We also determined if iMVs can improve NR-NK cells to control parasitemia. As expected, incubation of NR-NK cells with iRBCs led to a reduction of parasitemia by 25±13% (n = 5) (Fig 5K). Although no significant increase in parasitemia reduction was observed when 10 μg/ml iMVs were added into the culture of NR-NK cells and iRBCs, a significant increase (55±4%, n = 5, p = 0.001) was detected when 100 μg/ml iMVs was added, suggesting iMVs can enhance killing of iRBCs by NR-NK cells.

Discussion

NK cells play a critical role in the immediate responses to malaria parasite infection through rapid activation of cytotoxic activities and secretion of cytokines. Poor NK cell cytotoxicity is often associated with acute malaria [7, 9] and the low NK cell cytotoxicity in pregnant women is associated with higher chance of a positive blood smear for malaria parasites [23]. Interestingly, NK cell responses to malaria infection vary significantly in the human population. NK cells from ~30% of malaria naïve individuals do not become activated nor produce much IFN-γ in response to iRBCs [20]. We also observed similar heterogeneity of NK cell responses to iRBCs among malaria naïve individuals. Besides deficiencies in NK cell activation and IFN-γ production, we further show that NK cells from non-responders are unable to control parasitemia in vitro. Analysis of NK cells from patients with uncomplicated or severe malaria also suggests an association of non-responding NK cells with severe malaria.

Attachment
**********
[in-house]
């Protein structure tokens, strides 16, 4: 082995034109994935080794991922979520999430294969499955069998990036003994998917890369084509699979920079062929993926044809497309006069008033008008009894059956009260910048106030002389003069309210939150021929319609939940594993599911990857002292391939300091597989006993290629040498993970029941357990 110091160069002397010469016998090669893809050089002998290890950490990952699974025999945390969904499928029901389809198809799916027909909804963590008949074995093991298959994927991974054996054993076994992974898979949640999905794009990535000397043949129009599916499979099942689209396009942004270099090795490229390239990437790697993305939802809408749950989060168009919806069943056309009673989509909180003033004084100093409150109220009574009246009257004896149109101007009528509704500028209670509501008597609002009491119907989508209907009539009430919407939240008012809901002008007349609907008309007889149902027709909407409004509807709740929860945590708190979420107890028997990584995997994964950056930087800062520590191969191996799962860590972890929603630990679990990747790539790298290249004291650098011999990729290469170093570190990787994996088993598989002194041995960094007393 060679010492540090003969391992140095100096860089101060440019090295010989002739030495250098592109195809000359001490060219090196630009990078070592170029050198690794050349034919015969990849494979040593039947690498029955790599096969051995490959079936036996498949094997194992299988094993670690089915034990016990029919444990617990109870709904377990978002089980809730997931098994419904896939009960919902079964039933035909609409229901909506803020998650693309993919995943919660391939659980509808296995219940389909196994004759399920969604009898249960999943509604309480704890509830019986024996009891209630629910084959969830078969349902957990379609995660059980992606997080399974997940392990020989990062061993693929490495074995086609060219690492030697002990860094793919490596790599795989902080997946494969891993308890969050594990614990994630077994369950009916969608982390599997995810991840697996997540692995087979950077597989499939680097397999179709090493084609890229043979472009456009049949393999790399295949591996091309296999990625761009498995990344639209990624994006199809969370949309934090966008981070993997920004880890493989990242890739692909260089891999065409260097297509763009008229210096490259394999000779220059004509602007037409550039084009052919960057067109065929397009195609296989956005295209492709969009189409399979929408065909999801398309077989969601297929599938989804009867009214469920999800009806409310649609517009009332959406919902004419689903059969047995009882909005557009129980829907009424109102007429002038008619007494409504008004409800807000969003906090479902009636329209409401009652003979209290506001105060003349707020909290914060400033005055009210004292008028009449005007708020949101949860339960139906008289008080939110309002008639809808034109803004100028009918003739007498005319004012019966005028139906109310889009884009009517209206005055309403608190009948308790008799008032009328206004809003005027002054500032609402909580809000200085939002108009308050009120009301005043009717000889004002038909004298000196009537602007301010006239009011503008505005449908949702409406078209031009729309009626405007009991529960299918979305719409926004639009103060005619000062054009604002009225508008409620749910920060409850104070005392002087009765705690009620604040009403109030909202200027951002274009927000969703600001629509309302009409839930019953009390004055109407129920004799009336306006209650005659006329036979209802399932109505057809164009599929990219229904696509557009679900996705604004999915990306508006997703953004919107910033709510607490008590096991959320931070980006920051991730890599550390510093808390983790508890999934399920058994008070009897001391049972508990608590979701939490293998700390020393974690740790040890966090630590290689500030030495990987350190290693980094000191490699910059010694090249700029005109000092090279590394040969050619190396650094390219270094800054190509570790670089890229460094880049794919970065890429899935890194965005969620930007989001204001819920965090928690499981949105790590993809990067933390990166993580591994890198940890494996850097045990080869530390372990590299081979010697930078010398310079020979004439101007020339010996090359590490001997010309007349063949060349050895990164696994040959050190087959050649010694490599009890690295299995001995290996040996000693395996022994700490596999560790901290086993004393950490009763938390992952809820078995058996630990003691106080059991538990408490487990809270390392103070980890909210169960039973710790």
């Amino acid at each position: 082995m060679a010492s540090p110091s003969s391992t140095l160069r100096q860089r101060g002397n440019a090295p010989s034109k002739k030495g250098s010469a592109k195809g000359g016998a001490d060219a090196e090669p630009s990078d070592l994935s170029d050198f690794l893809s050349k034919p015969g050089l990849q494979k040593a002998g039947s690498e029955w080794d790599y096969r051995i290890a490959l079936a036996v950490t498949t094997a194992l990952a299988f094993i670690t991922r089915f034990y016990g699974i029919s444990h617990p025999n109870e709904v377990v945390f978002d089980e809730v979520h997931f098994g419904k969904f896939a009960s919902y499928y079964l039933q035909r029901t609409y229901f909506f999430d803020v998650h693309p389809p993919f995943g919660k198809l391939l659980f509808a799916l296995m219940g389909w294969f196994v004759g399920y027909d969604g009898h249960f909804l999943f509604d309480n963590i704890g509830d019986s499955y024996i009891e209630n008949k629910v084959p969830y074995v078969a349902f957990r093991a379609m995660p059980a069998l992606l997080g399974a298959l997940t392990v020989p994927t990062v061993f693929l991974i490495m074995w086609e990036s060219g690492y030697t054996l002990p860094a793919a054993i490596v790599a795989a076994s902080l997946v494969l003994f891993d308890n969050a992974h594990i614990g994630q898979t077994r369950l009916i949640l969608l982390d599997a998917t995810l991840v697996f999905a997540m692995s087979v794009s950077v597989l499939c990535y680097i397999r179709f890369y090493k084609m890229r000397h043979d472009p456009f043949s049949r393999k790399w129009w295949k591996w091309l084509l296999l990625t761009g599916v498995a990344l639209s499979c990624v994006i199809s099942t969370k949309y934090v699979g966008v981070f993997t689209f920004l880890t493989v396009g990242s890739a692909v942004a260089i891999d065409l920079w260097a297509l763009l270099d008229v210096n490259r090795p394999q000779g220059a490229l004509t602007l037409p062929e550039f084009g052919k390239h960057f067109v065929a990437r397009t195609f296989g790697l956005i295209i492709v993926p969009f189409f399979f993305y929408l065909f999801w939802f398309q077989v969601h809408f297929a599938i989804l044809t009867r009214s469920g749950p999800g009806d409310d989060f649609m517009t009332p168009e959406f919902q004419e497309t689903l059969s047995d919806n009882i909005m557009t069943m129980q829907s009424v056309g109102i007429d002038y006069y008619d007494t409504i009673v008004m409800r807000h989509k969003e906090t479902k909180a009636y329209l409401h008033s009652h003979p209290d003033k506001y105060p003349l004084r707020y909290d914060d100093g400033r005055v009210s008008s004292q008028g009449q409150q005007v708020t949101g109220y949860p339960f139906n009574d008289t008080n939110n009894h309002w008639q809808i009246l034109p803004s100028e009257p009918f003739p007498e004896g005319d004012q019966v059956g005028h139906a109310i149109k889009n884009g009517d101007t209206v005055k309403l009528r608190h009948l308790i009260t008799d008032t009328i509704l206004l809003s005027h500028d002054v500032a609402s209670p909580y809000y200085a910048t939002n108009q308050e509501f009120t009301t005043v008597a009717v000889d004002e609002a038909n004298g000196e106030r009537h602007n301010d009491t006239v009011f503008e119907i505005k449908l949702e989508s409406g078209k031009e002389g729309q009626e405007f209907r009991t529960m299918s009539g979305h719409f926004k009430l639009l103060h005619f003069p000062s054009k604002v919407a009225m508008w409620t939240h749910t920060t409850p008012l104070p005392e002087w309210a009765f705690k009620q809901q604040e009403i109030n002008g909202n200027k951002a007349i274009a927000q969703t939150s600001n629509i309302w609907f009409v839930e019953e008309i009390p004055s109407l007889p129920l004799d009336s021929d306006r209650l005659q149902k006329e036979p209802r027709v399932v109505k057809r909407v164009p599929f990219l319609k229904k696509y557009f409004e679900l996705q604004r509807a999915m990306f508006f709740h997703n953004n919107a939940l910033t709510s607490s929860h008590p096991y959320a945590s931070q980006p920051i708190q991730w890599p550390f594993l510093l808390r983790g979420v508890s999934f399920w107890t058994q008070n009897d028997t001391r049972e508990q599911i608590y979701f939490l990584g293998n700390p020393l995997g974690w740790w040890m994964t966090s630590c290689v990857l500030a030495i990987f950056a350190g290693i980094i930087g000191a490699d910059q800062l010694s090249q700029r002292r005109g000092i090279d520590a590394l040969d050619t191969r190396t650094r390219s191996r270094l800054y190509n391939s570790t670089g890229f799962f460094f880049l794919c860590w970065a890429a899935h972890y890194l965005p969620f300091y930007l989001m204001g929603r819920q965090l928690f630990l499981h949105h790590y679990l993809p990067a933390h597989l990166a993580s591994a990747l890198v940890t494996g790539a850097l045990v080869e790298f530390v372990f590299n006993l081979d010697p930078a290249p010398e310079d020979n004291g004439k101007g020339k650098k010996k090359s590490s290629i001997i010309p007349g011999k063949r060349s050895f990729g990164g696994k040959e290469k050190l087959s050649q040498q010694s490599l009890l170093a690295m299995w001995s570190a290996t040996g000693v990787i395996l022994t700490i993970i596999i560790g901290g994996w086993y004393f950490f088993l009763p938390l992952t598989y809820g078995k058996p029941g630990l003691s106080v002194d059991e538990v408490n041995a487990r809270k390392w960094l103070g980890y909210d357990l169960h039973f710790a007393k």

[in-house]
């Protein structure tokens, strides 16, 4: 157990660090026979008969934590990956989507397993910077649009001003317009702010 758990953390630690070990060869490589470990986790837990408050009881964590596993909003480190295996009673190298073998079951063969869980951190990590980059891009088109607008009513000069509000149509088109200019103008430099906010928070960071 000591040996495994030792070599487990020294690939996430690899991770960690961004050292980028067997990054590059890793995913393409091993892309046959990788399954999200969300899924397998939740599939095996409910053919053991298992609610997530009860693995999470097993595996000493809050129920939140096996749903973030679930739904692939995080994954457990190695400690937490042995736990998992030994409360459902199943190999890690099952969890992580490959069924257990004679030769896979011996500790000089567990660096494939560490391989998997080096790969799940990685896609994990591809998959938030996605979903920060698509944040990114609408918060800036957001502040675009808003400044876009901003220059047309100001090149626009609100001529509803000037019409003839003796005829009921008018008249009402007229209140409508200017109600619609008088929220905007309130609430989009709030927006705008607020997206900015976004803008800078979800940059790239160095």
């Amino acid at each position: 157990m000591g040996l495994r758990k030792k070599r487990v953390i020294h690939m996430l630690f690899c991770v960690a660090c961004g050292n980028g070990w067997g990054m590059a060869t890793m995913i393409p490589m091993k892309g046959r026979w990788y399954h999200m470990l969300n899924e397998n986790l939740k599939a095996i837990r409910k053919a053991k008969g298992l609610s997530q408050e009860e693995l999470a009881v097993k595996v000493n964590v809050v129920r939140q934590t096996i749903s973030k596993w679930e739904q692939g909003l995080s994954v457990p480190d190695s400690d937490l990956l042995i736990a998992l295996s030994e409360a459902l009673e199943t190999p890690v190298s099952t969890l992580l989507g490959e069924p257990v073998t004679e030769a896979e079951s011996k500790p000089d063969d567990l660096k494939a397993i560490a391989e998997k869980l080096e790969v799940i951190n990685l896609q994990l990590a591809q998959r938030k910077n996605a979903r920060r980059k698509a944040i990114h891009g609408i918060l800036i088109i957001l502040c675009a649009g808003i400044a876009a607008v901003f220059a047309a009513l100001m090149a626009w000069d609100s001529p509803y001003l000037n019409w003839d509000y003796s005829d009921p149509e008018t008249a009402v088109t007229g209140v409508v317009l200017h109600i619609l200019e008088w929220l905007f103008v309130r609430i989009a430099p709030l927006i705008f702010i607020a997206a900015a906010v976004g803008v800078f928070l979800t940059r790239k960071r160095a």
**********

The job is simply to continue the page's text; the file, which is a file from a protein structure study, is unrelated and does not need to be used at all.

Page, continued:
Our transcriptional analysis of NK cells from responders and non-responders sheds light on the possible molecular basis underlying the variations in NK cell responses to malaria infection. We identified a total of 64 DEGs between R-NK cells co-cultured with iRBCs and the other three groups (R-NK cells co-cultured with RBCs, and NR-NK cells co-cultured with either RBCs or iRBCs). Most of these DEGs are involved in pathways in immune responses and pathogen recognition, especially the RLR signaling pathway. MDA5, one of the three RLRs, has been shown to be required for the control of P. yoelii infection in mice [41], and for recognition of Plasmodium RNA by murine hepatocytes and dendritic cells [16]. Consistently, we show that MDA5 knockdown significantly reduced R-NK cell lysis of iRBCs. Inhibition of TBK1/IKKε, an effector kinase downstream of MDA5, also significantly reduced R-NK cell control of parasitemia. Conversely, NR-NK cells were ‘rescued’ by an MDA5 agonist to control parasitemia in vitro. These results show that MDA5 is critical for NK cell responses to iRBCs in human and the difference in their expression following exposure to iRBC may be a significant factor contributing to the variations of NK cell responses to malaria infection in the human population. Because NR-NK cell responses to iRBCs can be restored by an MDA5 agonist, our finding also suggests a possible approach to enhance NK cell activity to malaria infection in non-responders.